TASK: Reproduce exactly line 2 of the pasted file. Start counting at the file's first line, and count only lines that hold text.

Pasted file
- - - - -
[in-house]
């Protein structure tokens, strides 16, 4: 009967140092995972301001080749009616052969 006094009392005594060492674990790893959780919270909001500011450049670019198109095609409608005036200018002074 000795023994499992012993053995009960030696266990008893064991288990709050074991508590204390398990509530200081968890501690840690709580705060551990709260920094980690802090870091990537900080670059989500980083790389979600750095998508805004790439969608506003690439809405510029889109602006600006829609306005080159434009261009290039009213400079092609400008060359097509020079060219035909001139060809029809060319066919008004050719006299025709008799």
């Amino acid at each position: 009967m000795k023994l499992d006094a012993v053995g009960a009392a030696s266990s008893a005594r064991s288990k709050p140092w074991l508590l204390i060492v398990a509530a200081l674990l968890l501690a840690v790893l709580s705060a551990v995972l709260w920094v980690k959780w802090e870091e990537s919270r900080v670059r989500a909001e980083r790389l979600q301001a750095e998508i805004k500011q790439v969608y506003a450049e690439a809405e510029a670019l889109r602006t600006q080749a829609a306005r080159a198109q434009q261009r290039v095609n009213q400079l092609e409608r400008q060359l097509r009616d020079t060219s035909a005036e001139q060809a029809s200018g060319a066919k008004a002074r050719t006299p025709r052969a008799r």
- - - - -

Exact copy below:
């Protein structure tokens, strides 16, 4: 009967140092995972301001080749009616052969 006094009392005594060492674990790893959780919270909001500011450049670019198109095609409608005036200018002074 000795023994499992012993053995009960030696266990008893064991288990709050074991508590204390398990509530200081968890501690840690709580705060551990709260920094980690802090870091990537900080670059989500980083790389979600750095998508805004790439969608506003690439809405510029889109602006600006829609306005080159434009261009290039009213400079092609400008060359097509020079060219035909001139060809029809060319066919008004050719006299025709008799």